Native to the Midwest, the Chinkapin Oak can be easily recognized due to its small, toothed leaves. Unlike most oaks, the Chinkapin has unusually flaky and fissured bark. Although this tree grows best in deep, well drained soil, it may also grow on dry limestone bluffs and hillsides. Also referred to as the Yellow Oak, early settlers used this tree for fencing and fuel for steamships.
This tree lined walkway is part of the historic Landscape of Washington University. The Chinkapin Oak was part of a strategic allée restoration planting in 2016, which replaced the dying Pin Oak (Quercus palutris) allée.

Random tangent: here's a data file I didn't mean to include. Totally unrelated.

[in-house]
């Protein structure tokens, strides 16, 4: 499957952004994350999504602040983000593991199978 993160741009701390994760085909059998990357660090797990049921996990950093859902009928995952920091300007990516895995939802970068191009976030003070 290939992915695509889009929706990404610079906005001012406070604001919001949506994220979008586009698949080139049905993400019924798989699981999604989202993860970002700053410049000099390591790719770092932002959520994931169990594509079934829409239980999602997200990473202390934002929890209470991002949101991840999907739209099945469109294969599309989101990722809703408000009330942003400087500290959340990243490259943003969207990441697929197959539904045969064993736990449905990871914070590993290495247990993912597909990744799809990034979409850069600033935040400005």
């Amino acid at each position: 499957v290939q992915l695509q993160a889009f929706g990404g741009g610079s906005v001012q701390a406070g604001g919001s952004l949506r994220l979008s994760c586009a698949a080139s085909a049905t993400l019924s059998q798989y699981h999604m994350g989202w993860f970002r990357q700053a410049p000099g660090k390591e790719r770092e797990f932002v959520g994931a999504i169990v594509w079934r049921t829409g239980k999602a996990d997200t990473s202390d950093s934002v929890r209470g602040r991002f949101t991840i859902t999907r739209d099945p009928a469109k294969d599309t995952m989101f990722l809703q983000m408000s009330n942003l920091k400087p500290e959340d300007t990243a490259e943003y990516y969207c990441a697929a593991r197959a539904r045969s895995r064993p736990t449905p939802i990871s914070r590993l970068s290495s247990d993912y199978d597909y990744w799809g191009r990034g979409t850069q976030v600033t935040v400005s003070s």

The Chinkapin Oak is a member of the subgenus of white oaks. These oaks are distinguishable from other oaks from their smooth lobe tips (no awns), their hairless leaf undersides, and their lighter, flakier bark. The acorns of white oaks are also less tannic, meaning that they require less processing to become safe and palatable.
|Common Name||Chinkapin Oak, |
Chinquapin Oak, Yellow Oak
|Latin Name||Quercus muehlenbergii|